The comedian then went on to make highly successful films like "The Navigator" and "The General" in the years to follow. He made all of these films without any form of script, which was the norm in the silent days. "We never even thought of writing a script, we didn't need to," he explained. Instead, they approached a film only with a beginning and an ending in mind. "We could always go into any story and pad and fill in the middle, that was the easy part."

The first time Keaton was forced to work with the script was in the 1928 film, "The Cameraman." Keaton plays a photographer who buys a film camera in hopes of impressing one of MGM's newsreel girls. The studio had begun to tighten its grip on all production, even Keaton. This was the last film where he was given any degree of creative authority, and is therefore considered the last true Keaton movie.

Stone Face falls from grace

After "The Cameraman," silent film began to fade into obscurity. Keaton was forced to work more closely to scripts and get into speaking pictures. This wouldn't have bothered him if not for the excessive use of dialogue in early talkies. An influx of New York writers flooded into Hollywood and began "looking for those funny lines, puns, little jokes" in a script, he explained to CBC. Keaton was a physical comic, and it was his view that "when you've got spots in there where you can do things in action without dialogue, you should take advantage of it," he told BBC.

MGM gave Keaton less and less control as the years went on. He was forced to take abnormal roles in weak films, like the 1932 comedy "Speak Easily" with fast-talking comic Jimmy Durante. "They were picking stories and materials without consulting me and I couldn't argue them out of it. I'd only argue about so far and then let it go," he lamented (via A Hard Act to Follow). He turned to drinking and gambling, which led to the end of his marriage and, eventually, his contract with MGM.

From there, Keaton fled to Europe, where he made "Le Roi des Champs-Élysées," a forgotten film with dubbed French dialogue. He then returned to America, signed with Educational Pictures, and returned to making two-reel comedies. From a creative standpoint, this was extremely low-brow stuff— a big fall for Buster. Everyone thought this was the end of Keaton's career.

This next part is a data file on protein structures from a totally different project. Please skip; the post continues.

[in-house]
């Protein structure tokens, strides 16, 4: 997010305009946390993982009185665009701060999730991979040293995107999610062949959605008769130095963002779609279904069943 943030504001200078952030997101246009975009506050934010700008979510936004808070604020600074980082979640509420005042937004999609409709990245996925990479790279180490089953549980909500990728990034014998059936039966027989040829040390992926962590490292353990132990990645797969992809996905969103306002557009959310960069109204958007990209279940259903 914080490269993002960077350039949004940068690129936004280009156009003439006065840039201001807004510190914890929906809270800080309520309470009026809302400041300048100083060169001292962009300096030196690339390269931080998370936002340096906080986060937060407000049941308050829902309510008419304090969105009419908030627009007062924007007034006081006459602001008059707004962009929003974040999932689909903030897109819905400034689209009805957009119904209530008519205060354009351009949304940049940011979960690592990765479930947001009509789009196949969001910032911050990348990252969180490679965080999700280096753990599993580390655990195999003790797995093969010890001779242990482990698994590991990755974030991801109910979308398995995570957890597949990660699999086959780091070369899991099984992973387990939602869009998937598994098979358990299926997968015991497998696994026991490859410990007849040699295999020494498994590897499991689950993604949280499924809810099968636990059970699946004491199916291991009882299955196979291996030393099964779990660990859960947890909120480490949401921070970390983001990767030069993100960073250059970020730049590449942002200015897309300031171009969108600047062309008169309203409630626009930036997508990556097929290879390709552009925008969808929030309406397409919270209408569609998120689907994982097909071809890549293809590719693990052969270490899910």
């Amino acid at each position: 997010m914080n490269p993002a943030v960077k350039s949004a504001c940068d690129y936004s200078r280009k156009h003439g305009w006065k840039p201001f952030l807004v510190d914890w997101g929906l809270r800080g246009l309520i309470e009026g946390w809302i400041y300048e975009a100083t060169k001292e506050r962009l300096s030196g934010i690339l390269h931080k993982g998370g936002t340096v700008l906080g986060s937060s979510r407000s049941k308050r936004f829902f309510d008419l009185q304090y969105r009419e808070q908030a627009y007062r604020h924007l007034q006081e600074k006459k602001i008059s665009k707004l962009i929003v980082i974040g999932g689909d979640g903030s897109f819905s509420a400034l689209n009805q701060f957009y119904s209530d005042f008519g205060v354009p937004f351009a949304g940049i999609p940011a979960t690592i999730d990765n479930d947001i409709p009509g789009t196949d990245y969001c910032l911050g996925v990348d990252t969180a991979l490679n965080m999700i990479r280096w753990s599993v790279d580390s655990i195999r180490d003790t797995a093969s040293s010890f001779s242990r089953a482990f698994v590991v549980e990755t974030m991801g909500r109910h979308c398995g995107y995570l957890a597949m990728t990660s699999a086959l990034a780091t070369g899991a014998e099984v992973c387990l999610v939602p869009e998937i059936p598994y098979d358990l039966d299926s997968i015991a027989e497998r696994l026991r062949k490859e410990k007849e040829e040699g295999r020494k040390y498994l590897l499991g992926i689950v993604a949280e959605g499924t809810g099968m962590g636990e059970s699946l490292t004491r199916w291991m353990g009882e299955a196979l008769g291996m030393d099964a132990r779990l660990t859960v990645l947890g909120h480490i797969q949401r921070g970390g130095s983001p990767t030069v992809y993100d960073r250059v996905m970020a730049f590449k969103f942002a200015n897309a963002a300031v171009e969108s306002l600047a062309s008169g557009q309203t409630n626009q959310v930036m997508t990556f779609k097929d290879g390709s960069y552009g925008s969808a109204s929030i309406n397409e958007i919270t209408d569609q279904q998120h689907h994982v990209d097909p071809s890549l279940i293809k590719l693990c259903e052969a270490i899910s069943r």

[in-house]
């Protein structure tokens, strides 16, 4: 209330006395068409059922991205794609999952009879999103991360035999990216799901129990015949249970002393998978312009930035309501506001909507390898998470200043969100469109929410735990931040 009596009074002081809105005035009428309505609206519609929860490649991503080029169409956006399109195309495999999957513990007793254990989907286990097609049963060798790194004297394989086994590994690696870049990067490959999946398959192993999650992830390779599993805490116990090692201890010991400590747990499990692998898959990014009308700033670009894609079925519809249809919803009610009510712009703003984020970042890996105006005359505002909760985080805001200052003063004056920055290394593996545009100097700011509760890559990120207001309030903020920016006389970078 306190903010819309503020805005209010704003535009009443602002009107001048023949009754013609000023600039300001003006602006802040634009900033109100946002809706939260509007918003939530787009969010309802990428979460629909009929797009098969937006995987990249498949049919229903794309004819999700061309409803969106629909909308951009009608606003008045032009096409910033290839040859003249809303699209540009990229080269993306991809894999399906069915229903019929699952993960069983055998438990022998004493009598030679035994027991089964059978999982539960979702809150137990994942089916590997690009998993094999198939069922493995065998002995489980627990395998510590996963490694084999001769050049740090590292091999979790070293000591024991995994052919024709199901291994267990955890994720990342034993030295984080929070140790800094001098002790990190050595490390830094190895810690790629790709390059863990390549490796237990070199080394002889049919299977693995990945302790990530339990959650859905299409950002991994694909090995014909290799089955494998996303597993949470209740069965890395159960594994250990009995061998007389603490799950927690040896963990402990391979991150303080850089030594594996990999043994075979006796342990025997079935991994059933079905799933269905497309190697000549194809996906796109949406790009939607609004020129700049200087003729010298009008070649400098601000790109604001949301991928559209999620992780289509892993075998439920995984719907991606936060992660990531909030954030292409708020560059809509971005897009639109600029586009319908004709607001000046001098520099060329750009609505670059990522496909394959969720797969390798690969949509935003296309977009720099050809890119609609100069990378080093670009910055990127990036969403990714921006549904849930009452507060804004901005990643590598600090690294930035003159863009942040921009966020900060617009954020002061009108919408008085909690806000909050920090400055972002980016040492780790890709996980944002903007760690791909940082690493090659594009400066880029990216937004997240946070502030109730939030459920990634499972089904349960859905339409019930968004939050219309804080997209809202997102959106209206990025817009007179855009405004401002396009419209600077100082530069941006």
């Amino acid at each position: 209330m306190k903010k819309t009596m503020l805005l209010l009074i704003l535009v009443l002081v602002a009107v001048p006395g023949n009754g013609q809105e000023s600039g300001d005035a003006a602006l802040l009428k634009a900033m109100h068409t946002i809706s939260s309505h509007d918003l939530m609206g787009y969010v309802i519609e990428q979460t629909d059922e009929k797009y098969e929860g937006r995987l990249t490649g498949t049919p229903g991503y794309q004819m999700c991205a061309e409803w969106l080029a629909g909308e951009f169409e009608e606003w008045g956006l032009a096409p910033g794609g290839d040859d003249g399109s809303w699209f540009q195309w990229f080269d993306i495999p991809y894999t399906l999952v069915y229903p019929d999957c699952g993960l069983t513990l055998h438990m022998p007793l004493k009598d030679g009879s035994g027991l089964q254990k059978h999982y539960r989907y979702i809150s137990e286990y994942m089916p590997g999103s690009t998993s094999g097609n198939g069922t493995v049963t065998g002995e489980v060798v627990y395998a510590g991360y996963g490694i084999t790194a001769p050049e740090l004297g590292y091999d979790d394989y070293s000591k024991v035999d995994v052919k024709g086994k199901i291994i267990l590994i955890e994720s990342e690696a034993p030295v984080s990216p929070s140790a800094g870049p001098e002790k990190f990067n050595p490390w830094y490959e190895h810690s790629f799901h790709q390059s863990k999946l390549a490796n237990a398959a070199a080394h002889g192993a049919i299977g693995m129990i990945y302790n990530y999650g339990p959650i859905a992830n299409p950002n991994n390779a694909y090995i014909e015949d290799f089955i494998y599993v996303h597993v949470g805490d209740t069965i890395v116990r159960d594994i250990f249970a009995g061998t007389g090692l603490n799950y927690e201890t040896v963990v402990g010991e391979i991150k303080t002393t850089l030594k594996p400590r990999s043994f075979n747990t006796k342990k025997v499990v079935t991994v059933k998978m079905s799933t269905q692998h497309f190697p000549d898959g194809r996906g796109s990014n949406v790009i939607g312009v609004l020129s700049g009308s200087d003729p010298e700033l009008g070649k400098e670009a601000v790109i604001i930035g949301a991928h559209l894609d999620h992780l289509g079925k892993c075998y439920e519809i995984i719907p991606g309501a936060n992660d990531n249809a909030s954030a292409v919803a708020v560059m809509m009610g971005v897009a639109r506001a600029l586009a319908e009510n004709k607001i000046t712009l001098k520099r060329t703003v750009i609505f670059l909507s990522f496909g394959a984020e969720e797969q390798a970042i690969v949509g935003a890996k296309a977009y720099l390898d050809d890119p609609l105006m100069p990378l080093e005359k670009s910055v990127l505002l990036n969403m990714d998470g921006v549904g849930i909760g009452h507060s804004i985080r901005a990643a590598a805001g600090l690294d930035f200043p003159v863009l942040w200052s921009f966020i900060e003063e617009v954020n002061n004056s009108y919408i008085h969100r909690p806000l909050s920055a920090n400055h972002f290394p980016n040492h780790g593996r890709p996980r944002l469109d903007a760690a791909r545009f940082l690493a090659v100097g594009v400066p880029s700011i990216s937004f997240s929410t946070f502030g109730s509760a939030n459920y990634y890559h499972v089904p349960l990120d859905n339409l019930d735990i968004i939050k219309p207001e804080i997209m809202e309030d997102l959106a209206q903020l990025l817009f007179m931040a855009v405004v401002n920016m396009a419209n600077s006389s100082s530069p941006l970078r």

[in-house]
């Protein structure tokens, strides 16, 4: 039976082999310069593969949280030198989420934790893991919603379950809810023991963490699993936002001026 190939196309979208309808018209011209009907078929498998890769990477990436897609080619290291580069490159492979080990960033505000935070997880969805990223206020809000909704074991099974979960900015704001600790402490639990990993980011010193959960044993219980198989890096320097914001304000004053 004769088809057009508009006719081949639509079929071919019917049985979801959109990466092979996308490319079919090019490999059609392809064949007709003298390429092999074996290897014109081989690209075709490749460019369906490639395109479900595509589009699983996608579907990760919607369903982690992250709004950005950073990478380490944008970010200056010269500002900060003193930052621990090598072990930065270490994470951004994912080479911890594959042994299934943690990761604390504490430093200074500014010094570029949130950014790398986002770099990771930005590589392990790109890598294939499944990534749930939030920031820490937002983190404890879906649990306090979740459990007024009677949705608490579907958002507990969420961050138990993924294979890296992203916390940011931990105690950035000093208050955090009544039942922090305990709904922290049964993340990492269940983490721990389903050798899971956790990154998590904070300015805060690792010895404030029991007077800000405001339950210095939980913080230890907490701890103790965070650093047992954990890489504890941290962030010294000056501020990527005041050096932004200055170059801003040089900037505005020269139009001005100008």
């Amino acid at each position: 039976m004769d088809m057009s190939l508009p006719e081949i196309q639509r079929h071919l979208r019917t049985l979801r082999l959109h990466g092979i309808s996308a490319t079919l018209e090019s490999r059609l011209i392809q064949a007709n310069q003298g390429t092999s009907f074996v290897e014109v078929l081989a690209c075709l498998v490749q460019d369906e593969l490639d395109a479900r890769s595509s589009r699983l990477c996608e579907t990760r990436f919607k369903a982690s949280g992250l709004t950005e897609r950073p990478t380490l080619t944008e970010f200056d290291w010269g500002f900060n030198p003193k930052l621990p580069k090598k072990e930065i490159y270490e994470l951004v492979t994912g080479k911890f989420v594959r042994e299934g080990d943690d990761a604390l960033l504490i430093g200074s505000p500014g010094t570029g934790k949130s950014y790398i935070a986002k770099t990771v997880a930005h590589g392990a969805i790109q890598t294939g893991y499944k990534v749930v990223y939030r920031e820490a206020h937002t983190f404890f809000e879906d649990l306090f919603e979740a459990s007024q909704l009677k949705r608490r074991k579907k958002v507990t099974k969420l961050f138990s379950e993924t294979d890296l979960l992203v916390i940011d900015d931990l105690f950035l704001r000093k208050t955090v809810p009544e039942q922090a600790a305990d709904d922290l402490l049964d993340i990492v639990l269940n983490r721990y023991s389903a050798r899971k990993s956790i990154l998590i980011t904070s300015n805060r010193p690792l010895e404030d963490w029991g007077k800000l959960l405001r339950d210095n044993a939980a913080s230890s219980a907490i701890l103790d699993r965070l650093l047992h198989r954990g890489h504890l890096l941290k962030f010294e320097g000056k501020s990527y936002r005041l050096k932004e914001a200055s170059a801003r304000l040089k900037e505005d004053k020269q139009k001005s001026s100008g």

Keaton's comeback

In the mid-30s Keaton suffered a nervous breakdown and went to rehab. Tail between his legs, he returned to MGM as a gag-writer at 10% of his former salary. There, he worked with the famous comedy troupe, the Marx brothers. "It was an event when you could get all three of them on the set at the same time," he recalled. Keaton admired their comedy, but admitted that their lackadaisical approach "used to really grind my goat."

In the 1950s he forayed into television, which endeared him to the American public again. He enjoyed the live audience, but he found himself up against a major problem. Coming up with enough fresh material to fill a weekly show was "just impossible," he explained to Studs Terkel. "There's only one way you can get material ... youse got to start repeating, stealing," he told BBC. So, he resolved to only make cameos.

On a trip to Paris, a producer noticed the attention that Keaton attracted. It was then that he ordered a theatrical revival of a film of Keaton's choosing. The director chose "The General," cementing the film's reputation as his magnum opus. "I was more proud of that picture than any I ever made," he once said (via Buster Keaton: Cut to the Chase).

By the end of his life, Keaton had secured his reputation as a legend of the silver screen. After years of fading into obscurity, he lived to see his genius recognized once again. His revival wasn't too late or too little for him to enjoy, giving his sad story a happy finale.